Thank you cheeses!
I’ve made this joke for years, mimicking an evangelical in rapture. Now, I’m dead serious in my praise of formaggi italiani (Italian cheeses) and for multiple reasons. Let me explain…
The quality to price ratio of formaggi italiani is hard to beat.
Simply put, yummy artisanal cheeses cost a fraction of the price here in Italy.
In the states. I remember having to seek out specialty shops and pay a small fortune for a handful of artisanal Italian cheeses. Once, while picnic shopping in Napa many years ago, I remember being aghast at paying over $30 for just barely a pound of three kinds of cheese in total. I told myself this would remain an indulgence. Thankfully, Costco eventually got into the game bringing artisanal cheeses, including formaggi italiani, into a less rarified price stratosphere.
Fast forward to my market outing yesterday…
In the featured photo, you’ll see my haul of five different artisanal cheeses, plus a spicy salami from Calabria. We’re easily talking 1 1/2 kilo (3+ lbs) of Italian cheese and salami. The price? 25€ (around $30). The same quantity would easily be twice (and more) back in the States. And, I’d venture to claim that the quality wouldn’t be as high.
As for the cost of living here—Italian food, cheese, and wine are compelling (and easy) line-item expenses.
I keep pinching myself in this regard. I scooped up these formaggi italiani at a cheese and cured meat truck at the Saturday market in the city center of Imperia. There were several such trucks and this scene plays out in twice-weekly markets ALL over Italy.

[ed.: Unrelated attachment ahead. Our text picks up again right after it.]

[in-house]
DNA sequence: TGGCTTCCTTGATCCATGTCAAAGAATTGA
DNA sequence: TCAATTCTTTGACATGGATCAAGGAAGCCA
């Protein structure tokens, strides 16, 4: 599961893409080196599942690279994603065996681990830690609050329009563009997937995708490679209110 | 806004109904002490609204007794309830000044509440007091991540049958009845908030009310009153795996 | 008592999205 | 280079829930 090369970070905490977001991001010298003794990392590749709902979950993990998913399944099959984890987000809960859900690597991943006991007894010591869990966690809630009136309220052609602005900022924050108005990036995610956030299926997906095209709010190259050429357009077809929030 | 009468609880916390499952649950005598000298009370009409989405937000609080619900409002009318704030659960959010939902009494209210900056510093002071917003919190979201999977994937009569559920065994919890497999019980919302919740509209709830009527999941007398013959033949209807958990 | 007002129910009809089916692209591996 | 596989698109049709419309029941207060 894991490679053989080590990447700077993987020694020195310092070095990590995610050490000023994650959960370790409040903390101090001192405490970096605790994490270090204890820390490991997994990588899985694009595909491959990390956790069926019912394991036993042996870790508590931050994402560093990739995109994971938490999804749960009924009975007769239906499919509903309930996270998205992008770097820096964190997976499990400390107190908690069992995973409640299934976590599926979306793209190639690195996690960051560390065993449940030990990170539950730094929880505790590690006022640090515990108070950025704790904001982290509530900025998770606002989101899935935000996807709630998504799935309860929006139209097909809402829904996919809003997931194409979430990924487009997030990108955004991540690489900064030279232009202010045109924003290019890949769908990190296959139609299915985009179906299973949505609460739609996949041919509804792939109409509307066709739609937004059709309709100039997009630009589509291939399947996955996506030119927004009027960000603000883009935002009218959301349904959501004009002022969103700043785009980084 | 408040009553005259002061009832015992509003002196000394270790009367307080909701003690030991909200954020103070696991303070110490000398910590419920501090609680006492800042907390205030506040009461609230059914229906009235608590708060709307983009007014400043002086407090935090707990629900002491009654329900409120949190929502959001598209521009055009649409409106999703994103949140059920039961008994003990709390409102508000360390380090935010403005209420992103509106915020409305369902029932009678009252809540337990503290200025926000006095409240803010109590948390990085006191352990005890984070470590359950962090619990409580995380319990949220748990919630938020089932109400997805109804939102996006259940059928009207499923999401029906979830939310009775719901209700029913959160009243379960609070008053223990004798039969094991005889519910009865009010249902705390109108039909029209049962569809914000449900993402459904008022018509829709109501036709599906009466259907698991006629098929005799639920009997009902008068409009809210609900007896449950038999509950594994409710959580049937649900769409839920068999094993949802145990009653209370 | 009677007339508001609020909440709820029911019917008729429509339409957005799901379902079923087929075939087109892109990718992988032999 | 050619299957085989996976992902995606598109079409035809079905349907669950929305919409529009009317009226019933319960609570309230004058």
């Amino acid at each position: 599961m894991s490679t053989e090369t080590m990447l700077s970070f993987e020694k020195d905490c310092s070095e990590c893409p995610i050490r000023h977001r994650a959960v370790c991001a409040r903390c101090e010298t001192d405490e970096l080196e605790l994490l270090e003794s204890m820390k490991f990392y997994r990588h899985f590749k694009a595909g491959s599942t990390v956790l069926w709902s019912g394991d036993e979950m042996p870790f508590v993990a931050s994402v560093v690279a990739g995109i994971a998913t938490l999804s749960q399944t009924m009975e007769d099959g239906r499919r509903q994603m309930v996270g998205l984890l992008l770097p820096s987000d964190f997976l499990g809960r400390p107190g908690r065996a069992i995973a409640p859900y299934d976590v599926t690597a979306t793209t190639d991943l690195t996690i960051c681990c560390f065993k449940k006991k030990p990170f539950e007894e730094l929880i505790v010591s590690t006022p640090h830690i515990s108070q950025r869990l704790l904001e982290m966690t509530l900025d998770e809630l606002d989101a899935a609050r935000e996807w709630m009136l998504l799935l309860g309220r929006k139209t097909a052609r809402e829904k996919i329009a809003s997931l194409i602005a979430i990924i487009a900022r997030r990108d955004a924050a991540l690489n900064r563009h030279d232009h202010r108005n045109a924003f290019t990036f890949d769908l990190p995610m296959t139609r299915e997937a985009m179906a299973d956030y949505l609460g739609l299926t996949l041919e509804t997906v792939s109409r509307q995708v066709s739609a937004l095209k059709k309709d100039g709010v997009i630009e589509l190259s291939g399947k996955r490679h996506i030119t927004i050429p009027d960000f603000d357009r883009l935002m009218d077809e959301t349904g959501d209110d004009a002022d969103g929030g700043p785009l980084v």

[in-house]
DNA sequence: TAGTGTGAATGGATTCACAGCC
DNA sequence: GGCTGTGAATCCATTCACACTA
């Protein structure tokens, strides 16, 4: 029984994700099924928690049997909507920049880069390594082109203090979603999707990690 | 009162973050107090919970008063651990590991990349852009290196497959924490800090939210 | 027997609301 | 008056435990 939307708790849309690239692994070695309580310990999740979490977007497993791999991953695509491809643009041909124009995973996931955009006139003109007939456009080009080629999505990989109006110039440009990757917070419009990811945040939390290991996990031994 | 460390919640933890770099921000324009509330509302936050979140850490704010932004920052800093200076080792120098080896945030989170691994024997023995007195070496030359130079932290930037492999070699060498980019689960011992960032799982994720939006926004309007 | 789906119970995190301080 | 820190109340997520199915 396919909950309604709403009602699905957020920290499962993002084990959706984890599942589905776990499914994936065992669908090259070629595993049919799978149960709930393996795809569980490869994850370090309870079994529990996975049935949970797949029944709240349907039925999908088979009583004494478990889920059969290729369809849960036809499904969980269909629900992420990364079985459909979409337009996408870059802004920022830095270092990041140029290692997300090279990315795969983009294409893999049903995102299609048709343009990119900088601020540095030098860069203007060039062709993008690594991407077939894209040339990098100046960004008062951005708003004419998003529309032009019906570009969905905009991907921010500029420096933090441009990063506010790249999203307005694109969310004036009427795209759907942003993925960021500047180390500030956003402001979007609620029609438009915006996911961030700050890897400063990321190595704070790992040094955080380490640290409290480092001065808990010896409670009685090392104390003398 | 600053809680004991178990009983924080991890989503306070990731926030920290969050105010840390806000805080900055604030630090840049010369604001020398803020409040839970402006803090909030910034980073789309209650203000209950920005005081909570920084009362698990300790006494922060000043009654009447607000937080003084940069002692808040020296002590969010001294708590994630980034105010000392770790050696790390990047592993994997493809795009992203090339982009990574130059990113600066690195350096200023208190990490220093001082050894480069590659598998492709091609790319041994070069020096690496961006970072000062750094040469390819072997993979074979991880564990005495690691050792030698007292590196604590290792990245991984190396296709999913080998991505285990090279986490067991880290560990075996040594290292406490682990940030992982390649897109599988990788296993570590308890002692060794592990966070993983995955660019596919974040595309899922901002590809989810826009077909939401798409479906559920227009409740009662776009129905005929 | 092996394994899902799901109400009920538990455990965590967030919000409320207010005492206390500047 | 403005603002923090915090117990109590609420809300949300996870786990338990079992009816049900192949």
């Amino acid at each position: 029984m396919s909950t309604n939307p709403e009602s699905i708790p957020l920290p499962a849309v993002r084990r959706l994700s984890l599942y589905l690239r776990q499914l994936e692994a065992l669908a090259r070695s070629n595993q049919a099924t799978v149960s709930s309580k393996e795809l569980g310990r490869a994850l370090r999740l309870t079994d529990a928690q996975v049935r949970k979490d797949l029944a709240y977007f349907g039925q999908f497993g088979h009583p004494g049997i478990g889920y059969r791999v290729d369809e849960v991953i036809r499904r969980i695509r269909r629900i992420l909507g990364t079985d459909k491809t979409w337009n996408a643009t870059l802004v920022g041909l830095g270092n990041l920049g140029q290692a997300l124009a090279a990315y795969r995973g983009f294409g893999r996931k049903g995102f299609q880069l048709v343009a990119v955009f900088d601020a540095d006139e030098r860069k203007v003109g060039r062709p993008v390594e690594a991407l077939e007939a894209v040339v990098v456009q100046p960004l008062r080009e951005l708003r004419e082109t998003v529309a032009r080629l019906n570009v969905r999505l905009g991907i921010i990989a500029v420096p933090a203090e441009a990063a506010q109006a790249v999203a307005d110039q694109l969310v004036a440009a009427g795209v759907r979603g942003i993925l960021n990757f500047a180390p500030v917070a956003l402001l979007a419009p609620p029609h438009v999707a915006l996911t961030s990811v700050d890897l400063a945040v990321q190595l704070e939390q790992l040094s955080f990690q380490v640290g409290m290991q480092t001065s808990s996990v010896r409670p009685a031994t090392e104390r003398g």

These are now my local go-to folks.
The nice couple managing this truck and business have begun to recognize me. They’re always warm and friendly, and eager to give me more-than-tiny slivers of taste samples. Making a final choice can be daunting. The selection is that good!
I’ve been buying this one for a while now. I add a drizzle of Mosto Cotto or balasamic.
“A hard, cooked curd cheese, compact with a friable, soluble structure; its flavour is strong, decidedly fruity and never sharp, making it an absolutely unique and unmistakeable cheese. With longer aging, i.e. more than 6 months, Piave cheese acquires aromas and flavours that set it aside from all other cheeses.” (read more here).
Pecorino Peperocino Siciliano
This has become yet another frequent member of my formaggi italiani acquisitions. I love any and all forms of pecorino. I love the kick of adding peperoncino and the folks in Sicily are masters of spicing things up.
Bastardo di Grappa
Yep, a bastard cheese, I guess—meaning that its origins are a bit “mongrel.” I’ll take this mutt-of-a cheese any day. If you’re up for a little history, read more on Wikipedia.
Then I spied a Gorgonzola, creamy and surprisingly mild.
My iceberg lettuce in my garden is coming along nicely so I’ve been looking for worthy gorgonzola to add to bacon and make a creamy wedge salad. This one is a winner.
The fifth cheese? God knows.
I tasted it so I know it’s good, but I may need Sherlock Holmes to unlock the mystery, especially if I find myself hankering for more. This illustrates the danger of going into cheese ecstasy while shopping the local street market.